Speech-Language Pathology Students Help Children with Cleft Lip and Palate
For the second consecutive year, speech-language pathology students at Pacific University are preparing for their careers, in part, by helping young children with cleft lip and palate.
Over the course of six weeks in June and July, eight master’s degree students are working directly with children as young as 18 months on a wide range of speech therapy exercises.
Twice each week, the children receive individual one-hour sessions customized to a child’s age and interests, providing early intervention for those not yet in school, as well as services for those who are.
Cleft lip and palate is among the most prevalent birth conditions in the United States. Last year, Pacific started the clinic as a way to ensure that children in Washington County had speech therapy services available over the summer, while also encouraging community building among parents in Washington County and other counties west of the Portland metro area.
"Speech services are hard to come by in the summer, and finding speech-language pathologists that are experienced in this area of care are also hard to find," said Kerry Mandulak, workshop director and assistant professor. "As we train our students to be competent clinicians, we also impress upon them the importance providing critical health resources to underserved areas.”
The workshops are a tremendous resource, said Julia Brown, who has both her 18-month and 4-year-old daughters enrolled.
“For us, this is really the only time that we’ve been able to have intensive speech therapy help,” she said. “And the schedule is wonderful, because (the children) don’t forget what they learn from one session to the next.”
Brown is amazed at the progress her daughter Annie has made just halfway into the workshop.
“My 4-year-old is very shy, but she has done great here and improved a lot in speaking. Annie is able to get four or five new letters that she didn’t have at all when she came and her general speaking is much more intelligible. We’ve made more progress during these last three weeks than we have the previous six months.”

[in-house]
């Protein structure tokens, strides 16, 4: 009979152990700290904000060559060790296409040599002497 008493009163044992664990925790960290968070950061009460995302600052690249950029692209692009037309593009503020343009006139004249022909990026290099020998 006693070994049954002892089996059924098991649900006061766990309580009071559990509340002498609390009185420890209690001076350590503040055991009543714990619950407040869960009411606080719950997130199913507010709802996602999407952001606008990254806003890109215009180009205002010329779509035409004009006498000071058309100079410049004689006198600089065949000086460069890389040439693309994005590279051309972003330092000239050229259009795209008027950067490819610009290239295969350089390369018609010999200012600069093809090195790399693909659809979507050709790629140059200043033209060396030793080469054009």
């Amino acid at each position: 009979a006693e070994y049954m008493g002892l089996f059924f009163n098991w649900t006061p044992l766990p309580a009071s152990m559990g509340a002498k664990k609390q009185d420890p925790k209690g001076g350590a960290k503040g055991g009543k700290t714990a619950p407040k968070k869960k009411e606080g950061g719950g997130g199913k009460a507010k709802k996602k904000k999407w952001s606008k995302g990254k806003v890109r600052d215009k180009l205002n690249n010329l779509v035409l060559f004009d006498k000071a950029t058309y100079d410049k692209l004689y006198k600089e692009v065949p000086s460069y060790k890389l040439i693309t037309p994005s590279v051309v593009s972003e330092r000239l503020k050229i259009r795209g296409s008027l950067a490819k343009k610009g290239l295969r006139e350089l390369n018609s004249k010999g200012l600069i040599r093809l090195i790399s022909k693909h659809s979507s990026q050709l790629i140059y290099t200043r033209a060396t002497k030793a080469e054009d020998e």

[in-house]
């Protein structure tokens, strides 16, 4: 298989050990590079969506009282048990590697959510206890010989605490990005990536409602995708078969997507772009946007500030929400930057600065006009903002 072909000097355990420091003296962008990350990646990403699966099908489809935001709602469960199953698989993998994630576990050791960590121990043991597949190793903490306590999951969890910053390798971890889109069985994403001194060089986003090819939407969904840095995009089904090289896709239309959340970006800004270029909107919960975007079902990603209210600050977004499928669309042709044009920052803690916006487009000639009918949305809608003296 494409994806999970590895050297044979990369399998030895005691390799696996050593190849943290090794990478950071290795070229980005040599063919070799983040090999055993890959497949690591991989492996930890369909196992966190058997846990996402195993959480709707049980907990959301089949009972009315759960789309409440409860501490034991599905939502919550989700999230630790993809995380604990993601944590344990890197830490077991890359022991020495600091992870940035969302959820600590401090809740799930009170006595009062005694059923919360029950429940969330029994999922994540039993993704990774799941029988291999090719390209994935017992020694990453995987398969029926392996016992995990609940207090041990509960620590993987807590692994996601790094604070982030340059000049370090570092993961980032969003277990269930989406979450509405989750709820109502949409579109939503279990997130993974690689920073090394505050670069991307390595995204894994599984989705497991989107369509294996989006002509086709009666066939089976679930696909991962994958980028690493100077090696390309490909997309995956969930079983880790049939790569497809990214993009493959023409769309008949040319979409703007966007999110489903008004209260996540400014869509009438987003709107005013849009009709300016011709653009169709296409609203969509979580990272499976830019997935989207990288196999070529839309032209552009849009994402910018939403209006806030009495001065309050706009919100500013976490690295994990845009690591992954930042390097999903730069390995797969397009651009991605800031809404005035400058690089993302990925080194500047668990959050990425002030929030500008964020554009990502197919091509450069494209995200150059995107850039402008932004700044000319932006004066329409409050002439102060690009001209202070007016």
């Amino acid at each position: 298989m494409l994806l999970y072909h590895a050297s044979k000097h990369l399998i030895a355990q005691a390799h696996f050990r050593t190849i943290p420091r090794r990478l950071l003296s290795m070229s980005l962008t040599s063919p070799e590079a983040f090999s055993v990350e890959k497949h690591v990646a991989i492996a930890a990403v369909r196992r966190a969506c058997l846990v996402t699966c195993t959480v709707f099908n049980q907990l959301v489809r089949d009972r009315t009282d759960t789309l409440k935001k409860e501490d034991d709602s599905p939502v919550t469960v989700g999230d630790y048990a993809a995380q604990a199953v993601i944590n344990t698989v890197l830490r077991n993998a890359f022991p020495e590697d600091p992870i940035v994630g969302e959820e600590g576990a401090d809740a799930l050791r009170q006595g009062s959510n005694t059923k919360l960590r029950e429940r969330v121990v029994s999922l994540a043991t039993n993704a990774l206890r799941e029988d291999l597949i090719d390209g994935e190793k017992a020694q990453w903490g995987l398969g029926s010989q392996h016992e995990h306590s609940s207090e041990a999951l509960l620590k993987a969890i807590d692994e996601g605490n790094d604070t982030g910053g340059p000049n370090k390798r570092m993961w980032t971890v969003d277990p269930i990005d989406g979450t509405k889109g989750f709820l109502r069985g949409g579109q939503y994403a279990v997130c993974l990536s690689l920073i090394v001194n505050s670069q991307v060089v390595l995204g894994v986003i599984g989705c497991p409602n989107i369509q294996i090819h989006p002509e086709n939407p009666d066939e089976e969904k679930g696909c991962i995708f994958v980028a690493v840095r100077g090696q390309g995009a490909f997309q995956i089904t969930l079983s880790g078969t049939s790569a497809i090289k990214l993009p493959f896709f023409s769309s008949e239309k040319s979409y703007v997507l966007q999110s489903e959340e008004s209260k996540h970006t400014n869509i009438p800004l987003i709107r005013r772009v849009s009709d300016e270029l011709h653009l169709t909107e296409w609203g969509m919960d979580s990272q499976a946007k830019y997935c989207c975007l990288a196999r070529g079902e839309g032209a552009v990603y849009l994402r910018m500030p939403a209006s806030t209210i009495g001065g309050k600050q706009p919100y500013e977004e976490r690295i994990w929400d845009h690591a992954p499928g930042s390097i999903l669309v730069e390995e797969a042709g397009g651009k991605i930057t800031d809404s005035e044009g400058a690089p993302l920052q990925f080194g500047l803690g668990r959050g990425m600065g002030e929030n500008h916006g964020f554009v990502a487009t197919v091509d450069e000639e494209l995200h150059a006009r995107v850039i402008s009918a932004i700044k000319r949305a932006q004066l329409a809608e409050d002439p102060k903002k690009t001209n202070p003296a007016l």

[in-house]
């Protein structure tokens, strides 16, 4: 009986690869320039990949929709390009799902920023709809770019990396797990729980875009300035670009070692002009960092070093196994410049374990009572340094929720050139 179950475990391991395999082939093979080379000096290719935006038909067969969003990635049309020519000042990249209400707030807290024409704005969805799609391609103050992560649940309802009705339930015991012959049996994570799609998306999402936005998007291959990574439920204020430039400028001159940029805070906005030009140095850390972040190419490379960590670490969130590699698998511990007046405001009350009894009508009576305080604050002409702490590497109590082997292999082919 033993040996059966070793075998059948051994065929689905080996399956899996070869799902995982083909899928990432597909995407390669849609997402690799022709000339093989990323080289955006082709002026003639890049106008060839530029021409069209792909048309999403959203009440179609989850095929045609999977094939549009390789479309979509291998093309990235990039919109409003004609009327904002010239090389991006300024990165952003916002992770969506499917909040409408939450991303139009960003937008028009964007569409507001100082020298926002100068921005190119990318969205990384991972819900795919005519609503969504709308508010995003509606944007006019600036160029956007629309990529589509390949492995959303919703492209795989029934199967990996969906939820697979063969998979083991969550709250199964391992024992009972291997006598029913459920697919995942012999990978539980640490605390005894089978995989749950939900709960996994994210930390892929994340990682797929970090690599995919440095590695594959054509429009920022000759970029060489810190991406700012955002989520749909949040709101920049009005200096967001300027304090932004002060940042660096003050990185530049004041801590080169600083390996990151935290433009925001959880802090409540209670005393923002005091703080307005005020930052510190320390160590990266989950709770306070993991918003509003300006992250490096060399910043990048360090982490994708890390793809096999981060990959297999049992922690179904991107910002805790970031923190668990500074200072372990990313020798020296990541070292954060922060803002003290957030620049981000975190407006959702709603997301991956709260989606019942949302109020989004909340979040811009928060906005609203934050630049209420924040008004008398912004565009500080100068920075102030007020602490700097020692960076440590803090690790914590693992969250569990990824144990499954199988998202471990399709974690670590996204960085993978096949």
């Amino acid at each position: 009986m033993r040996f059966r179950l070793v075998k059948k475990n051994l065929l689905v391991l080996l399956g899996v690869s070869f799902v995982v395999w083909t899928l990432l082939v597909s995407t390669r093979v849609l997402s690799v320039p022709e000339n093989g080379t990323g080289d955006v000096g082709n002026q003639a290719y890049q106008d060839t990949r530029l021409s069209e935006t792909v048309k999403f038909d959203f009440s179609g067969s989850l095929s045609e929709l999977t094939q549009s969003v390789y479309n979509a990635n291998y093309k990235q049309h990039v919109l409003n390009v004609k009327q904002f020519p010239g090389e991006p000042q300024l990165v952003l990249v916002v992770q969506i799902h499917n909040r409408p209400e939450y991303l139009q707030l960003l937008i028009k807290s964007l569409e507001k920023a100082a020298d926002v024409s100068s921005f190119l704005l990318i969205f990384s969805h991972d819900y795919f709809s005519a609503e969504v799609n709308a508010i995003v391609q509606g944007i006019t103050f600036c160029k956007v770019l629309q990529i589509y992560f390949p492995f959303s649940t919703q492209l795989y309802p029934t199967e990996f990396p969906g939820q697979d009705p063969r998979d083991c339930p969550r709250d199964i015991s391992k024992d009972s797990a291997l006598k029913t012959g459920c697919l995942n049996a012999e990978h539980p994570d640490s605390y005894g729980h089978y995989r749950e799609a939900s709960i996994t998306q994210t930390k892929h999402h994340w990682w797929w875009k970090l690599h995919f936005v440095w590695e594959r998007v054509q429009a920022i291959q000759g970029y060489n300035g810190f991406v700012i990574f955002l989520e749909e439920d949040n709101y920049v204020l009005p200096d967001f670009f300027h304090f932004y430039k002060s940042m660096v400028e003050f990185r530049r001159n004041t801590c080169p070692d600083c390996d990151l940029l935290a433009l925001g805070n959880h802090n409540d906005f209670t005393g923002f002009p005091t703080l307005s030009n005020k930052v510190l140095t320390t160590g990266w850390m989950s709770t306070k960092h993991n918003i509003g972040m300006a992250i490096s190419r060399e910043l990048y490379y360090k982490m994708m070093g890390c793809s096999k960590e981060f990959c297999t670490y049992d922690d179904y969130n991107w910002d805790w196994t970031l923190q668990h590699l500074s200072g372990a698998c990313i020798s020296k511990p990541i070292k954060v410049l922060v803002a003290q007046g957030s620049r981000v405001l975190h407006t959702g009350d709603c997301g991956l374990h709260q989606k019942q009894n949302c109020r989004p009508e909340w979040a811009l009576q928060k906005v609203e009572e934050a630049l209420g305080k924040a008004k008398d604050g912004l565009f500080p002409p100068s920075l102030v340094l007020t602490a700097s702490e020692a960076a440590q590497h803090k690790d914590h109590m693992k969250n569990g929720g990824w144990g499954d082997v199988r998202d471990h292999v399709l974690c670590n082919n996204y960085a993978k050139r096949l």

Brown also noted the social benefit the workshop provides to both the children and their parents. “It’s really nice to be with other families in similar situations,” she said. “For Annie, she’s never been around other kids with speech issues, particularly cleft, so it’s a neat thing for her to see. And as a parent, it’s good for me to see where other kids are in their development as I assess my daughters’ progress.”
The individual attention is worth the drive from their Hillsboro home, Brown added. “Both girls like coming, and the teachers and students are well-prepared. They really specialize each day for each child, with exercises the child likes, which keeps them interested.”
The School of Communication Sciences & Disorders offers a two-year master’s degree program in speech-language pathology, as well as a post-baccalaureate program to prepare for admission to the master's program. Graduates are prepared to work in a variety of clinical settings, including public schools, clinics, hospitals, rehabilitation centers, special schools and private practices.